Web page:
I smiled my way through this book enjoying the characters and their predicaments. I knew the story having seen the tv production years ago but I enjoyed the intricacies of the novel more. The intertwining of lives was brilliant.
Notcathy J
Cathy's has an older cover than the one shown.
Cathy has read the usual hundred-some-odd books this year. I'm entering them all tonight, but I will try to get some basic remarks from her about them sometime in the next few days.
Sue Russell
Hard to know how to rate these Mary Wesley books. I really love them (perhaps some a little more than others), but it's been a long time since I read them, and I don't quite remember which is which.
Betsy Prioleau
Here's one of the most charming, unconventional heroines in literature, Hebe Rutter in a delicious Mary Wesley novel. Fabulous summer reading, a real upper
What a single mother can do only in fiction, but a good read all the same. Funny most of the time and some regrets along the way.
Louise Coquio
Read this years ago and loved it - just reading it again after finding my old copy at my Grandmother's house.
Enjoyed the first half - thought the ending was rather annoying.
Was a 'bag book'
Not as good as the camomile lawn but thought provoking all the same !!
An easy "Red Hat No Knickers" read, if somewhat dated by now.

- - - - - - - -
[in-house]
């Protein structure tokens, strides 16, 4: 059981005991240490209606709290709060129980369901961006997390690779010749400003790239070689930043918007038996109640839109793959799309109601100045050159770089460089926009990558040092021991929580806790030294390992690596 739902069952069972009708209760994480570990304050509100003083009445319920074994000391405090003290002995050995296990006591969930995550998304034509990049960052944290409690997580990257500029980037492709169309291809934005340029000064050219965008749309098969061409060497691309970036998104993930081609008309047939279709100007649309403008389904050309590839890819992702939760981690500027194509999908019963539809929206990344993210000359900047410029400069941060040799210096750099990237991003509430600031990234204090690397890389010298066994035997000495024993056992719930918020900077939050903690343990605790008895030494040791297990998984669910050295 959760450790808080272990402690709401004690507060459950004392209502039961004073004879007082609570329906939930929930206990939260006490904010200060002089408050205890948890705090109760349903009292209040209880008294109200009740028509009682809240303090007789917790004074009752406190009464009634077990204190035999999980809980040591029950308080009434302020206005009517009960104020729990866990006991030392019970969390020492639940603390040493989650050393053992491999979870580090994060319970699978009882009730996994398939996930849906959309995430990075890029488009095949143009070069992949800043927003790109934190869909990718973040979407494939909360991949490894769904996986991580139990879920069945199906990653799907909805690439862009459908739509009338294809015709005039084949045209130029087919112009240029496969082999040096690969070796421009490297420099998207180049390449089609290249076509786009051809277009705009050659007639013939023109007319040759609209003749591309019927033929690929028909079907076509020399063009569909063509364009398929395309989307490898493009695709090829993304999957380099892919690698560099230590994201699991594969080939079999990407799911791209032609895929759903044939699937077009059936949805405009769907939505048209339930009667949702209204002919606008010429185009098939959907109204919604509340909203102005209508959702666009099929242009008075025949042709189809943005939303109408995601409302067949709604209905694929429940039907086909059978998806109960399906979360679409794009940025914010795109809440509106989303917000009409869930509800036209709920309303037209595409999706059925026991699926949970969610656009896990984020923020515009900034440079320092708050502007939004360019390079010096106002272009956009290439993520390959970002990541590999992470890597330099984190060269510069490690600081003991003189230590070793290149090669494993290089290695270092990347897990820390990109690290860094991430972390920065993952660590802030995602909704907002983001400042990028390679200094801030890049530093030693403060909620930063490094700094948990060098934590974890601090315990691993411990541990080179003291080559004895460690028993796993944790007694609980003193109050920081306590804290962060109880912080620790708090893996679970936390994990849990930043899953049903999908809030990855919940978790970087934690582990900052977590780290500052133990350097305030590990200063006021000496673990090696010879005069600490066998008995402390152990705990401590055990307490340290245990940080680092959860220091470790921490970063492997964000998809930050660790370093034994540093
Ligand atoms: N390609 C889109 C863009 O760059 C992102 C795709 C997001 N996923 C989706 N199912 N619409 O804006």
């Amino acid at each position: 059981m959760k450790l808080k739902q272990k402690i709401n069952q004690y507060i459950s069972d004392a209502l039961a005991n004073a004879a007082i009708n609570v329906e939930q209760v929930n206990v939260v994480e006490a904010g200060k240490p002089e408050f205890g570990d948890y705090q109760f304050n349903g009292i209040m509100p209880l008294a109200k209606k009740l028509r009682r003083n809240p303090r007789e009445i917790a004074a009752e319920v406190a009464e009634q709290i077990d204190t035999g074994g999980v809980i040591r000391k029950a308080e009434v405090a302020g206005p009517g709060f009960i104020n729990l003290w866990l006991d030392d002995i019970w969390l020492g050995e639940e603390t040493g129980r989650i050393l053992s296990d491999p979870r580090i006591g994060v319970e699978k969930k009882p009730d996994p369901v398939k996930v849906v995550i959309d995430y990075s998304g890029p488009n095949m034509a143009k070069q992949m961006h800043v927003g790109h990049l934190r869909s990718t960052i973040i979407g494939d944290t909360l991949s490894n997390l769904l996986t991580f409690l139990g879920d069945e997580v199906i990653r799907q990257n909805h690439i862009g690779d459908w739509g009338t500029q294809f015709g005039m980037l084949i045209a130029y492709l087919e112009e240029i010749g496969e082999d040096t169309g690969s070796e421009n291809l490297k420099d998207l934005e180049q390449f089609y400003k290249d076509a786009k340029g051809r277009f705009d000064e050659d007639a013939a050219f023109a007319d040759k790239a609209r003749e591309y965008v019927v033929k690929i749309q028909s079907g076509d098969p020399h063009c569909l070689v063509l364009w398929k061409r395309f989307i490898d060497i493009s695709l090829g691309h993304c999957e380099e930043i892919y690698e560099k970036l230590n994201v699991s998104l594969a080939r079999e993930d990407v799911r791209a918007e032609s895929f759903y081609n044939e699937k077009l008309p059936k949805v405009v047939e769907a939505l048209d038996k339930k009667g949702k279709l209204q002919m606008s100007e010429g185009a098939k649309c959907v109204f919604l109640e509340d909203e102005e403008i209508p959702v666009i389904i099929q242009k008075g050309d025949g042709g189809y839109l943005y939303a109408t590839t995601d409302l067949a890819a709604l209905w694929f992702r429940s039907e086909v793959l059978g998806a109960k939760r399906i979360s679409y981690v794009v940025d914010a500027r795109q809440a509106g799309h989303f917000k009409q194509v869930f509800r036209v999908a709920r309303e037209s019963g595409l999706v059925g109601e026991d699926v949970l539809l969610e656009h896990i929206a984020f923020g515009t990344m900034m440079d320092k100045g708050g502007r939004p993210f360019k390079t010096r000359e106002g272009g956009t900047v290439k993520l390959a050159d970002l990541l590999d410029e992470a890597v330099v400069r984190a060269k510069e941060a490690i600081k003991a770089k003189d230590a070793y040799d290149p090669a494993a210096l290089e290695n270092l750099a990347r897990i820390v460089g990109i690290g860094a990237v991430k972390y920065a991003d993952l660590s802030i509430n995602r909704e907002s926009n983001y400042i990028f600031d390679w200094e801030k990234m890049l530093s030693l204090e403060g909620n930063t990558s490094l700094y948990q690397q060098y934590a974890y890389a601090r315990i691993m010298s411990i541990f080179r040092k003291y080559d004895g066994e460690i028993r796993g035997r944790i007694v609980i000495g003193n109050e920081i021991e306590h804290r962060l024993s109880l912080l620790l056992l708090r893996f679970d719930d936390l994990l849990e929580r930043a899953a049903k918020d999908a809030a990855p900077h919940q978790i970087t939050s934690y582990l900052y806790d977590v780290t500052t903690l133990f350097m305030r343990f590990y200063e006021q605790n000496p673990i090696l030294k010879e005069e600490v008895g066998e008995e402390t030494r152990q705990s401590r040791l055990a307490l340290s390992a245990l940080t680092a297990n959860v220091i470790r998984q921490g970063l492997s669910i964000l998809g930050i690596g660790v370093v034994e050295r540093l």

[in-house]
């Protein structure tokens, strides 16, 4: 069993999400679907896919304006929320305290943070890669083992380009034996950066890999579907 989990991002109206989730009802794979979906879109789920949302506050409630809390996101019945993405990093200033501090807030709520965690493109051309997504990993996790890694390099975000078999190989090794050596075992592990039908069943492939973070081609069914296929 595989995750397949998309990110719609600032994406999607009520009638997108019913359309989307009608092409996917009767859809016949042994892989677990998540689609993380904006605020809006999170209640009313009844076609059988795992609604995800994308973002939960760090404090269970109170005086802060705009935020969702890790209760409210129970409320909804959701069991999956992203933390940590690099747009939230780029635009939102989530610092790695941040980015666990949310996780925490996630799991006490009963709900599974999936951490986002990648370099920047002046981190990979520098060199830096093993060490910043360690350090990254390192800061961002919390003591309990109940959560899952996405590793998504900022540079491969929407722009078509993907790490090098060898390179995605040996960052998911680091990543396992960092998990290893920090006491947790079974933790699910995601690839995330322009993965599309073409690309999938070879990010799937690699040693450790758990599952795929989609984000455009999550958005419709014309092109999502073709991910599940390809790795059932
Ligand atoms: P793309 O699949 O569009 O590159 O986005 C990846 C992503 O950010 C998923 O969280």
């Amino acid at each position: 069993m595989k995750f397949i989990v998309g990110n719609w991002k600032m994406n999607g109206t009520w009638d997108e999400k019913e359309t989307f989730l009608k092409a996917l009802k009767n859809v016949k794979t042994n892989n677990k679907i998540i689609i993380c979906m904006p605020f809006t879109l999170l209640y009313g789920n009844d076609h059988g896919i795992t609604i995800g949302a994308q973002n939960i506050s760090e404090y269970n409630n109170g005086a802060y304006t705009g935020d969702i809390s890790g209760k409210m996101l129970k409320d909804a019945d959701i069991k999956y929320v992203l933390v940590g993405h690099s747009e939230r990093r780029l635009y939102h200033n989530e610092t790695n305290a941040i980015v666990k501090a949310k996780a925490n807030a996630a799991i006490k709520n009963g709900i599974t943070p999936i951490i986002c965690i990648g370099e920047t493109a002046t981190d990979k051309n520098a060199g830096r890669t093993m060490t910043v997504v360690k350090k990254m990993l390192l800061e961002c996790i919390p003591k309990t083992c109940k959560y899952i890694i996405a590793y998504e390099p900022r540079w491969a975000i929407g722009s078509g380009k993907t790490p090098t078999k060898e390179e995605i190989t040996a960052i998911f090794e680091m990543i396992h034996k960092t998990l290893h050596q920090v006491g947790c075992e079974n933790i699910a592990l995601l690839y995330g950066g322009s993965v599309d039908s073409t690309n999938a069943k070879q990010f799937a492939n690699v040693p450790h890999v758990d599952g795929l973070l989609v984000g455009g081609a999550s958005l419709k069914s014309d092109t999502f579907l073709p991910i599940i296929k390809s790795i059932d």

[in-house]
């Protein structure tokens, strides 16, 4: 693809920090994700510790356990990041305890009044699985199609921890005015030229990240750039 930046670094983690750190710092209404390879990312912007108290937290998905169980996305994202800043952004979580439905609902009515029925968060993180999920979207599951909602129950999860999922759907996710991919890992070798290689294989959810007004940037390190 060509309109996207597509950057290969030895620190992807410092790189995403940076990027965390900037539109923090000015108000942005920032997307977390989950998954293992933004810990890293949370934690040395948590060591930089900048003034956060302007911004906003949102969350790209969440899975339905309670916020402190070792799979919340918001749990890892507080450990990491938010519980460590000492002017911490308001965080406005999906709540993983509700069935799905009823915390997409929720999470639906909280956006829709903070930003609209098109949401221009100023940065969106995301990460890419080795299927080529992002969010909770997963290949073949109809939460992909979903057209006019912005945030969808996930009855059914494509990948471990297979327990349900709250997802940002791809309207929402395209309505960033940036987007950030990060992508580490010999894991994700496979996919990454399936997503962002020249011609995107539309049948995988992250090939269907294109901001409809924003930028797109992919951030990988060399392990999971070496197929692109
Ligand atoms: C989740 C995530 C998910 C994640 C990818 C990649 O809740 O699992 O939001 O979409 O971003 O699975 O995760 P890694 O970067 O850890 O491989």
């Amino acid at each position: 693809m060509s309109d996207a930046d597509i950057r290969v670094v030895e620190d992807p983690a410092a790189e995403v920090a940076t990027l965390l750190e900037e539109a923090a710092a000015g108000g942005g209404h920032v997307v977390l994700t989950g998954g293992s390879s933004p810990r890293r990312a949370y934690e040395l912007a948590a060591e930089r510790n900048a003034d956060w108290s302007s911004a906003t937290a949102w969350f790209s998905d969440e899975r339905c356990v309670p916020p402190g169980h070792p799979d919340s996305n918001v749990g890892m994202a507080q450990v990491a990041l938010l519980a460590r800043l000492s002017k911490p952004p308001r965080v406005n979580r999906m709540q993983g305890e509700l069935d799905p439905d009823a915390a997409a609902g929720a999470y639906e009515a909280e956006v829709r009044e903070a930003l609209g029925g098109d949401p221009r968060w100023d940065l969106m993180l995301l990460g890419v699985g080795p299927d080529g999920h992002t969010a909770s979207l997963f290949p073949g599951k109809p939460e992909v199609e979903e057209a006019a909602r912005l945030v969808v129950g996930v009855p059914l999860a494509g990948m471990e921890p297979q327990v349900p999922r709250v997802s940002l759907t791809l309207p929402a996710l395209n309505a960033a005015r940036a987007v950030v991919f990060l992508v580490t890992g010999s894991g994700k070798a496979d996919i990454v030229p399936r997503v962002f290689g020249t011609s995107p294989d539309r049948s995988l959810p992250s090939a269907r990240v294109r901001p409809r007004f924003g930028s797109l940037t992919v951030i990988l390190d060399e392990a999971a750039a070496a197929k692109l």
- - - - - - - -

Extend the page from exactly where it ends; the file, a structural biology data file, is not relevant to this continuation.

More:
I just liked the title, so I read it. Thought it was pretty good.

My favorite Mary Wesley novel. Highly recommend.
Hebe was a bit of a Mary Sue, but this was a fun quick read.
Least favorite of Wesley's novels so far.
Mar 19, 2011 Susan marked it as to-read  ·  review of another edition
Essex Library book sale March 2011
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Mary Wesley, CBE (24 June 1912 – 30 December 2002) was a English novelist. She reportedly worked in MI5 during World War II.[citation needed]During her career, she became one of Britain's most successful novelists, selling three million copies of her books, including 10 best-sellers in the last 20 years of her life.

She wrote three children's books, Speaking Terms and The Sixth Seal (both 1969) and...more
More about Mary Wesley...
The Camomile Lawn A Sensible Life Part Of The Furniture Not That Sort of Girl The Vacillations Of Poppy Carew